Pinktober Guest Post: Katherine O’Brien

Pink-to-ber A portmanteau coinage used by many people who live with breast cancer to refer to October, the Breast Cancer Awareness Month, which is heavily dominated by marketing in the color pink and cute tags like “Save the tatas”. (See Komen, etc.)

During the month of October 2013, I am going to be running guest posts from people with metastatic breast cancer (MBC) or who are closely involved with someone who has MBC. This was the idea of the wonderful Jody Schoger, and I think some other breast cancer bloggers are participating, too.

This post is by Katherine O’Brien. Katherine has been living with metastatic breast cancer since 2009. In addition to editing a trade magazine for commercial printers she blogs at I Hate Breast Cancer. Please give her some comment love, and don’t forget to visit her blog!

Katherine O'BrienI am the youngest of seven siblings—as you might guess, I grew up in a big Irish Catholic family. My mom converted to Catholicism prior to meeting my father. Her family was Jewish but not very religious. Although my mom was very funny, she was quiet and almost never spoke about herself.  (I’ve told Mom’s  story here.)

When I was 15, my mom was diagnosed with inflammatory breast cancer. This was in 1981 so there was no Internet and very little information or support for patients. I remember the American Cancer Society volunteer came to our house with a foob after my mom’s mastectomy. But the Komen organization wasn’t launched until 1982, so this was about a decade before Breast Cancer Awareness Month achieved its massive place in the public consciousness, thanks largely to SELF magazine.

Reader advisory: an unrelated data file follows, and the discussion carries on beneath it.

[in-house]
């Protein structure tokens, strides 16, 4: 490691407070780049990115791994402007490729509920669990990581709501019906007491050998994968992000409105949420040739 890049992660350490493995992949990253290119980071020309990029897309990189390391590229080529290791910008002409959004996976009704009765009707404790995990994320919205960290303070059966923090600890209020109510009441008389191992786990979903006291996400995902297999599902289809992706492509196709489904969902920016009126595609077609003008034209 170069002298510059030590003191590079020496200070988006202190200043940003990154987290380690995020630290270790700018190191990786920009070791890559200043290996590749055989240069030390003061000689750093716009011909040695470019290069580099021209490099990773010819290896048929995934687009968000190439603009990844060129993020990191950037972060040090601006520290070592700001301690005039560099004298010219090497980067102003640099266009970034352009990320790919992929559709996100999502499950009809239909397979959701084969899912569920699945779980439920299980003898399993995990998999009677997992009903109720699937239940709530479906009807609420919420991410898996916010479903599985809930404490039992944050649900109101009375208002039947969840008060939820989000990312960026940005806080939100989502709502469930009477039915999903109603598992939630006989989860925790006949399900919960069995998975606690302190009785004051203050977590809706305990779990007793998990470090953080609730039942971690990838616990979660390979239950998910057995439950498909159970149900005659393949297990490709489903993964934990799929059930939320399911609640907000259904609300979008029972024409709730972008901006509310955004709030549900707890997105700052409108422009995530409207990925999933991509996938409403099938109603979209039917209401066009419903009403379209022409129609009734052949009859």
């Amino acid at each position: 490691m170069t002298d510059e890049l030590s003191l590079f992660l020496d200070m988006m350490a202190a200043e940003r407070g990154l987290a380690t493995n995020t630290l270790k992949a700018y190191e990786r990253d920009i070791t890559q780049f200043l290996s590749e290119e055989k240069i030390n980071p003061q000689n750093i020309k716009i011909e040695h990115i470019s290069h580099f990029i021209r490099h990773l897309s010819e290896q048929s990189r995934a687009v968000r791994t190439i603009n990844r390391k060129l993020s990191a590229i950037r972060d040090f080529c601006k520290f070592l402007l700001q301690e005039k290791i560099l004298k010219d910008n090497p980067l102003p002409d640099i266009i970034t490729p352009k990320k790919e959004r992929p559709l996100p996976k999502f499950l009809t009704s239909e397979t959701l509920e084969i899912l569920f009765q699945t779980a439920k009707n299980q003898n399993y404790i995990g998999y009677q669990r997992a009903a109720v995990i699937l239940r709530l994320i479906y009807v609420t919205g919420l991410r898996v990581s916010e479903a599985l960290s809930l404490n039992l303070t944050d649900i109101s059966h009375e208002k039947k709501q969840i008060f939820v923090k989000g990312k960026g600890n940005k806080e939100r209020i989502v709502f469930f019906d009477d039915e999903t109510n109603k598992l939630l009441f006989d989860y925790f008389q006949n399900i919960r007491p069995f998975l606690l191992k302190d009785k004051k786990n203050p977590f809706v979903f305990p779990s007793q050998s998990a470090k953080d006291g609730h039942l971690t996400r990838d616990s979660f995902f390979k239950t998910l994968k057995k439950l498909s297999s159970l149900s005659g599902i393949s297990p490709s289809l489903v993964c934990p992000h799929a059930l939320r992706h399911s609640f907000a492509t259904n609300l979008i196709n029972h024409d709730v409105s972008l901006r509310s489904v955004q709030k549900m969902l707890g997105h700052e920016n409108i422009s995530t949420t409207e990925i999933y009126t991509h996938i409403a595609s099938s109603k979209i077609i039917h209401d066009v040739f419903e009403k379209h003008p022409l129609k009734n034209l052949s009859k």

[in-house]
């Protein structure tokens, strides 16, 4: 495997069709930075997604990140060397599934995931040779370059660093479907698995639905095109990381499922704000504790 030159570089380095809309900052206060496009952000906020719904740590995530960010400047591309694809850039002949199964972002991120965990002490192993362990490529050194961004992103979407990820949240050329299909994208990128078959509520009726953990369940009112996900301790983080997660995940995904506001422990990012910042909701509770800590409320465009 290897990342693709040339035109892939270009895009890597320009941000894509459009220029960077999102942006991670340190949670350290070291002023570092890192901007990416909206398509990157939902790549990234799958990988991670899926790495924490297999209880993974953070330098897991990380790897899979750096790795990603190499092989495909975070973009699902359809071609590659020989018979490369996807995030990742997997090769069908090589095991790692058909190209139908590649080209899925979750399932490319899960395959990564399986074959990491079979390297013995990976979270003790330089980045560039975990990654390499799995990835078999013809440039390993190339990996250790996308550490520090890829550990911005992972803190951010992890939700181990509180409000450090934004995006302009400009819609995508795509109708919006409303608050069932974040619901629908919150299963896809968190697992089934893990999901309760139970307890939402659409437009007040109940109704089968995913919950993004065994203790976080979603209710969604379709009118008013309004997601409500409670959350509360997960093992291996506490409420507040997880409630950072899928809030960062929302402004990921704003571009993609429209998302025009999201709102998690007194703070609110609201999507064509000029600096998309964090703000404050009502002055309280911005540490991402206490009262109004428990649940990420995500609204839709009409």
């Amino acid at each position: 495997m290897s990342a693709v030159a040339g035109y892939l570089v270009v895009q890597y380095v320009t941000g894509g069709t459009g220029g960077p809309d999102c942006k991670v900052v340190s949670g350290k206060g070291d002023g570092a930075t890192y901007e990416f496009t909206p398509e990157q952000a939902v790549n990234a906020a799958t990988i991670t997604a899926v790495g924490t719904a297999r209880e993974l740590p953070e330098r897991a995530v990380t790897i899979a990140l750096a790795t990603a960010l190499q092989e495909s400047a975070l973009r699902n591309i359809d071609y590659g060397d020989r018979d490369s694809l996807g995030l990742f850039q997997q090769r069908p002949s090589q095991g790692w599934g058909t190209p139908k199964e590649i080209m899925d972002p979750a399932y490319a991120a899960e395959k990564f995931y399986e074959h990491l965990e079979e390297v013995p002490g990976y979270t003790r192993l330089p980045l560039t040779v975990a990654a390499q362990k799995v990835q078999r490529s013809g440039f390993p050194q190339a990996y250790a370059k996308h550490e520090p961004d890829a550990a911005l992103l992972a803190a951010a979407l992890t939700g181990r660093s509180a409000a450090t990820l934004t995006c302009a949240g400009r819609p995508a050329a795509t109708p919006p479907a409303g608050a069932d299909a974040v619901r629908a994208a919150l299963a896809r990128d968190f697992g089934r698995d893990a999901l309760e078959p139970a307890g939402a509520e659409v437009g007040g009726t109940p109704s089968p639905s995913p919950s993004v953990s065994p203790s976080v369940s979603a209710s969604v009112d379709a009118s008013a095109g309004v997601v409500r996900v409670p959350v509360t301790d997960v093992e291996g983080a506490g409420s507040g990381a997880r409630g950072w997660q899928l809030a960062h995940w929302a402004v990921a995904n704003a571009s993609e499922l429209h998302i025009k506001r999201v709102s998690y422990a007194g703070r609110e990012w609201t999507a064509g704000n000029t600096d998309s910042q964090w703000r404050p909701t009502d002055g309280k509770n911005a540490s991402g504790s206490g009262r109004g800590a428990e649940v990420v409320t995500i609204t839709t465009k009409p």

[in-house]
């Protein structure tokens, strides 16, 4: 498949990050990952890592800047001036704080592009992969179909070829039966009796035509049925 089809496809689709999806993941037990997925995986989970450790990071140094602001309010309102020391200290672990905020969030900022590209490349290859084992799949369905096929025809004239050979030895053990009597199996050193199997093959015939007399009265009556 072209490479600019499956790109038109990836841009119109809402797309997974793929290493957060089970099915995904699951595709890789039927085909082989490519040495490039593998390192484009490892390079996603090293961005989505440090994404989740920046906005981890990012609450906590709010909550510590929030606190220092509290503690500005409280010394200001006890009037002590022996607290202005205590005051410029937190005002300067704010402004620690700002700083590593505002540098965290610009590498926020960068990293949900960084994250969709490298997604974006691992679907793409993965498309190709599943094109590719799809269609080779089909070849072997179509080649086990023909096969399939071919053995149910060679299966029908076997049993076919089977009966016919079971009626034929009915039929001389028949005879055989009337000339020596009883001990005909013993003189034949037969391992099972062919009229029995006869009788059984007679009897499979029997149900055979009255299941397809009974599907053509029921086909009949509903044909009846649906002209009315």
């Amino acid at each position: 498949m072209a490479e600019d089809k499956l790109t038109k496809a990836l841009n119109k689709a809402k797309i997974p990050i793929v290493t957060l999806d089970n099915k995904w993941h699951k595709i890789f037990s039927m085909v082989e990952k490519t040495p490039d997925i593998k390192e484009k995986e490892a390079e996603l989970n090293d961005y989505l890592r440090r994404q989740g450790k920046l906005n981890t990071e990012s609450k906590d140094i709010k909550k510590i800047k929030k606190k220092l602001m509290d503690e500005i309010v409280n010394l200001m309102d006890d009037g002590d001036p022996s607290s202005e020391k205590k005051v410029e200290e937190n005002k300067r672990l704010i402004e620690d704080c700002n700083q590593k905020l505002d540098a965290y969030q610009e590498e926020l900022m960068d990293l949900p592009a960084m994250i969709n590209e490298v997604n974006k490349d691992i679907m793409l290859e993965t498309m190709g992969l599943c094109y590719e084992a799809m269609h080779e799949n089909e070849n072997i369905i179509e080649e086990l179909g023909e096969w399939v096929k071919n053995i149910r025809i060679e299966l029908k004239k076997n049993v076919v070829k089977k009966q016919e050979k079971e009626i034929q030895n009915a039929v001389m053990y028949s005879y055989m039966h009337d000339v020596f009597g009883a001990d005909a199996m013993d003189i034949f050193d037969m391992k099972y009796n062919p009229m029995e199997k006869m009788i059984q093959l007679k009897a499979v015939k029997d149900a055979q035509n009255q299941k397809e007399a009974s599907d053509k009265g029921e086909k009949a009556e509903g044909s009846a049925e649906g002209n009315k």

My mom died in 1983, a few weeks after my high school graduation.  I can’t recall the treatments she had—I know she had radiation and chemo and sometimes she was hospitalized to get chemo. Treatments in those days were truly brutal. The drugs we are given today are no less toxic, I would guess the difference is anti-emetics have improved.

Sadly outcomes really haven’t. The number of US  women and men who die each year of breast cancer is still approximately 40,000—a number that has not changed much in the last 20 years.

Prior to my own diagnosis in 2009, I never participated in a breast cancer walk—I don’t recall going out of my way to buy pink ribbon merchandise, either.  If I felt anything, it was resentment—my mom died at 53. Seeing the joyous marchers with their wacky pink outfits didn’t inspire me. It made me think of a disease I had pushed far from my mind and all of the things it had taken from me.

I assumed all of the breast cancer awareness groups were one entity. I didn’t realize there was Komen, Avon, Y-Me (now defunct) and other groups. I also was confident I wouldn’t get breast cancer.